President Richard Nixon presents the Presidential Medal of Freedom to Duke Ellington on the music legend’s 70th Birthday, April 29, 1969.

By Chris Barber

A close look at President Nixon will reveal a man who grew up with a great sense of admiration for music. An avid student of the craft from an early age– playing by the ear even before taking a lesson–RN developed a keen ability with the piano and violin.

His mother, Hannah, recalled that the young Nixon’s ear for music began at a very early age.

“By the time he was quite small, he loved the music, he could play almost anything he heard…at the age of we [would go] out, come home and he would go on the piano. And then he began taking lessons–he was an apt music pupil.”

He played so well that a teacher at Whittier College urged him to take on music as a profession.
In a 1983 interview, Frank Gannon, a White House Fellow during the Nixon administration, asked the former President whether he ever considered a career in music.

“Oh yes, yes,” replied the elder statesman emphatically. “I have always had a feeling that I’d like to be able to express myself in music, to be able to compose it…I like organ music, particularly in the great cathedrals in Europe. And in this country as well…and I always felt how great it would be to be able to play a great organ, and to improvise and compose. I’ve also had a sort of secret yearning to really direct a great symphony orchestra, but all of that’s by the boards now…I mean it never came to pass.”

Yet his passion for music never withered. Even during the White House years, RN never ceased to recognize the greatness of his ability, such that on one occasion he found it very appropriate to honor one of music’s greatest 45 years ago this week.

On April 29, 1969, President Nixon hosted a ceremonial birthday dinner for Edward Kennedy “Duke” Ellington at the White House, recognizing the versatile composer and musician for his life’s work producing arguably America’s most influential jazz rhythms. Honoring the Duke’s knack for creating a unique American music genre in a career that spanned over 50 years, President Nixon awarded him a grand birthday gift: the Presidential Medal of Freedom. It was the Nixon administration’s first presentation of the Medal of Freedom–perhaps personifying the 37th president’s love for music and, on this night, his appreciation of jazz.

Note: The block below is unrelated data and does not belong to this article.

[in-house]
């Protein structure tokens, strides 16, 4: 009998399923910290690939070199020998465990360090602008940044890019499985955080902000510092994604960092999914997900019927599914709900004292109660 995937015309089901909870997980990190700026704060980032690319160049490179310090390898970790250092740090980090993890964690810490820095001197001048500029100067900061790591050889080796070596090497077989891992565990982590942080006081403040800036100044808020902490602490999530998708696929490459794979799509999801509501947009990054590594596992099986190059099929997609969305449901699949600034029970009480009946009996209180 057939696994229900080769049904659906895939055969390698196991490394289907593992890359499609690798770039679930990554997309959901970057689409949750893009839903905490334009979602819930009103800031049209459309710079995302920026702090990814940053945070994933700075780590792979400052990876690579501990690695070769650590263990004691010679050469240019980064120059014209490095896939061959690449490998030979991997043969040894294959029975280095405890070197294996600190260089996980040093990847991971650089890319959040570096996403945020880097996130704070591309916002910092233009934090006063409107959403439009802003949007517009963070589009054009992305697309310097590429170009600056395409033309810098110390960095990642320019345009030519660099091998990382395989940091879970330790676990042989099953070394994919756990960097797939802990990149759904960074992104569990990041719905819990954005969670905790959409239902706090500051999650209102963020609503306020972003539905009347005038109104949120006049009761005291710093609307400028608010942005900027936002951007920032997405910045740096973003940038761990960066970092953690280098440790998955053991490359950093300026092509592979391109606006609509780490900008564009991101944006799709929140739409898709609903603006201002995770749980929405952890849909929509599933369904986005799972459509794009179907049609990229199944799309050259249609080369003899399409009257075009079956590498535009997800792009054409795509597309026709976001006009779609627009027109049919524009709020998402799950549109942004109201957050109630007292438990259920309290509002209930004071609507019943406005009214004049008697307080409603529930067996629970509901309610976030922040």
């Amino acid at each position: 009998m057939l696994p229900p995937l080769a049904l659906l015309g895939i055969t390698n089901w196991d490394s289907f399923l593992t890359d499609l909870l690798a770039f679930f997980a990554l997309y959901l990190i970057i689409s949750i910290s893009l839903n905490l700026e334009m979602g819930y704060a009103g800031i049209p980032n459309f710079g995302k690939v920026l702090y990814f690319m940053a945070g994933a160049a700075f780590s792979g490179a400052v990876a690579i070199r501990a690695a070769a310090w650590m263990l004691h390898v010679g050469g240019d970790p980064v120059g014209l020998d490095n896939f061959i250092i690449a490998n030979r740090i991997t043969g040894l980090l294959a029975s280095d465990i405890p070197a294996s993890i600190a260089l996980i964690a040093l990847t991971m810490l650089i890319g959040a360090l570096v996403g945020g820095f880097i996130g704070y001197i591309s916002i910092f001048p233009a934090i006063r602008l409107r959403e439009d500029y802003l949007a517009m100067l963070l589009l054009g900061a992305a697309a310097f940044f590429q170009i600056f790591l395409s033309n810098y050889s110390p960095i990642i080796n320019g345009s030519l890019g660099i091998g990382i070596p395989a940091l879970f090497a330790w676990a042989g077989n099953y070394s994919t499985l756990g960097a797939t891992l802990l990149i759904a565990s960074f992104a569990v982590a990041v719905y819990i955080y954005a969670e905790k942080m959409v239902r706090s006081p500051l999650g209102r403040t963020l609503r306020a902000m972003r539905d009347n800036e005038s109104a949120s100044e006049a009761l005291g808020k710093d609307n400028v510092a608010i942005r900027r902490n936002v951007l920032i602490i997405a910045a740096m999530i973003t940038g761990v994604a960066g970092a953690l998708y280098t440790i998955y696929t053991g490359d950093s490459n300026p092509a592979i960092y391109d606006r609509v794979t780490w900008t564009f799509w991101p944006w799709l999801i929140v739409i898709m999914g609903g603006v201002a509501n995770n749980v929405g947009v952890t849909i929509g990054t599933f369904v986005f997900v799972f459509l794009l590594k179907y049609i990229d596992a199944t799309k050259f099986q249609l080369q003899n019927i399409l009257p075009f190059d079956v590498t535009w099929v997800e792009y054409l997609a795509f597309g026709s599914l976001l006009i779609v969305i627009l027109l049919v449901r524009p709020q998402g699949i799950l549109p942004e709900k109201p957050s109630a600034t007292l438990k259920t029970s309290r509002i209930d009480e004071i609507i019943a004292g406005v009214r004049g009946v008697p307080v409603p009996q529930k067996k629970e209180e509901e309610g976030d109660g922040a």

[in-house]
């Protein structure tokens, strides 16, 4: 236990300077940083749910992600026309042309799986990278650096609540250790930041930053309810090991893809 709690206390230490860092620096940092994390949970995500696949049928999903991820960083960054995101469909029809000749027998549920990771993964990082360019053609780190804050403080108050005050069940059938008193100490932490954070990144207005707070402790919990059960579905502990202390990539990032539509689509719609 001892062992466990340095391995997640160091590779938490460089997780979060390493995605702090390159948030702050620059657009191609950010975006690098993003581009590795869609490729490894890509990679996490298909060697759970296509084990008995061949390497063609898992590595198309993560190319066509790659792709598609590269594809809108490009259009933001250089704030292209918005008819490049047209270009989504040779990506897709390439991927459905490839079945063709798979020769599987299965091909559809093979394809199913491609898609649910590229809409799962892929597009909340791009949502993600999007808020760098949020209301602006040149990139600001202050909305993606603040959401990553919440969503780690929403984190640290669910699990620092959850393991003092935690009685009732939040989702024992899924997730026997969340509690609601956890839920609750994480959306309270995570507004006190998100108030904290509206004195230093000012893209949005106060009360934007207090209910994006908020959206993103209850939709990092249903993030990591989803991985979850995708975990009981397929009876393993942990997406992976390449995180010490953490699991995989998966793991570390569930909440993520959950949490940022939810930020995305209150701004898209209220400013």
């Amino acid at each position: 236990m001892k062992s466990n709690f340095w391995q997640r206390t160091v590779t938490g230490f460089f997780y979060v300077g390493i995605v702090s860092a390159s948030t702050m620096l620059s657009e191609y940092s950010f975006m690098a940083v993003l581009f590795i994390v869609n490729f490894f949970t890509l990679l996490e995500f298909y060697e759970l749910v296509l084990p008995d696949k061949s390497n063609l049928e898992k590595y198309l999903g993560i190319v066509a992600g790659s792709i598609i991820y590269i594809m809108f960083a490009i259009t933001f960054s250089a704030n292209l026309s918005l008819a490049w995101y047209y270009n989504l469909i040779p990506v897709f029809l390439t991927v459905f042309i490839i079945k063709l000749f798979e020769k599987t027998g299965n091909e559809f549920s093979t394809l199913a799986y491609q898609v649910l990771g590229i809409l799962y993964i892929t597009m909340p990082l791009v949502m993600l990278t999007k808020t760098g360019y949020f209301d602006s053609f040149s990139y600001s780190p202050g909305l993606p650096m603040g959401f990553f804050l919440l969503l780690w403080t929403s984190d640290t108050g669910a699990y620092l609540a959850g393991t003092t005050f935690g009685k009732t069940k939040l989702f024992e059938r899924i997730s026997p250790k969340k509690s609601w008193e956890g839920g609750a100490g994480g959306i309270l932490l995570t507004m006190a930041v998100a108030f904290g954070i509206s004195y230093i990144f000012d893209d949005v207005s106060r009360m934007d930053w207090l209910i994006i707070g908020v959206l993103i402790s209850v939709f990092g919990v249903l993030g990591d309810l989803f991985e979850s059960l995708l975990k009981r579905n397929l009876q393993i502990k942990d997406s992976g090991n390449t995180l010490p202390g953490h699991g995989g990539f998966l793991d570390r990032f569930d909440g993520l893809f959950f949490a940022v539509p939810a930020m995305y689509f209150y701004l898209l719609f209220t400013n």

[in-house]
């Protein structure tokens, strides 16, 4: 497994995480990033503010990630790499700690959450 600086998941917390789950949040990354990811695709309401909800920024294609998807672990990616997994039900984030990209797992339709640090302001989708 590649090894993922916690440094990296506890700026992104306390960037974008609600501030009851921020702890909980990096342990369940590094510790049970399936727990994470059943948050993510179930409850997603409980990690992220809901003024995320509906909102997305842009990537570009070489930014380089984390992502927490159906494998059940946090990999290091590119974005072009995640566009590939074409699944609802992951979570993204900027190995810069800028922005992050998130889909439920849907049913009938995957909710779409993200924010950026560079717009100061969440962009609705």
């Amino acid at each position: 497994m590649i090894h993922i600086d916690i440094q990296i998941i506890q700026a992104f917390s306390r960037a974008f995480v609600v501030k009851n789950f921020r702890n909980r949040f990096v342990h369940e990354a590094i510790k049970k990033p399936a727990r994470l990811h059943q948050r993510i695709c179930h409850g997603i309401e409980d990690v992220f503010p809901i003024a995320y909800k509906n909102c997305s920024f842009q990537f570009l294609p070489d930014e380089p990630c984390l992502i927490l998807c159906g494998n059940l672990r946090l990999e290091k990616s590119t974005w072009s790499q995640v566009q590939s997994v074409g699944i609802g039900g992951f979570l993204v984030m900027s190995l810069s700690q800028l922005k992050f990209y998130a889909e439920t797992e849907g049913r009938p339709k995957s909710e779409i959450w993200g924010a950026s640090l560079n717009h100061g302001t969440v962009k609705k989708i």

When we think of freedom, we think of many things. But Duke Ellington is one who has carried the message of freedom to all the nations of the world through music, through understanding, understanding that reaches over all national boundaries and over all boundaries of prejudice and over all boundaries of language.

Upon receiving the highest civilian honor, the Duke shared some wisdom passed on from his late friend and composer Billy Strayhorn.

And, of course, we speak of freedom of expression and we speak of freedom generally as being something very sweet and fat and things like that. In the end when we get down to the payoff, what we actually say is that we would like very much to mention the four major freedoms that my friend and writing-and-arranging composer, Billy Strayhorn, lived by and enjoyed.

That was freedom from hate, unconditionally; freedom from self-pity; freedom from fear of possibly doing something that may help someone else more than it would him; and freedom from the kind of pride that could make a man feel that he is better than his brother.

After the presentation, President Nixon asked all of his guests in the East Room to join him in singing “Happy Birthday” to the Duke. The President, taking his position at the piano, led the crowd through the score and was later joined on the piano bench by the legend Ellington himself.


President Nixon playing the piano in the East Room with the legendary company of Duke Ellington.

Though RN never saw to his secret passion of directing a great symphony orchestra, he still played side by side with perhaps the greatest improviser and composer of the 20th century.

It was certainly a grand night, straight from a scene at a lavish New York City jazz lounge. Except in this case, all the living jazz legends came together in one place–the White House–to jam the night away with the Duke.

Below, watch footage of the White House event honoring Ellington. Among the President’s distinguished guests at the White House on this night were Jazz legends Louis Bellson, Bill Berry, Dave Brubeck, Paul Desmond, Dizzy Gillespie, Urbie Green, Jim Hall, Earl ‘Fatha’ Hines, Milt Hinton, J.J. Johnson, Hand Jones, Mary Mayo, Gerry Mulligan Willy “The Lion” Smith, Billy Taylor, Clark Terry, Joe Williams, George Wein, and Willis Conover.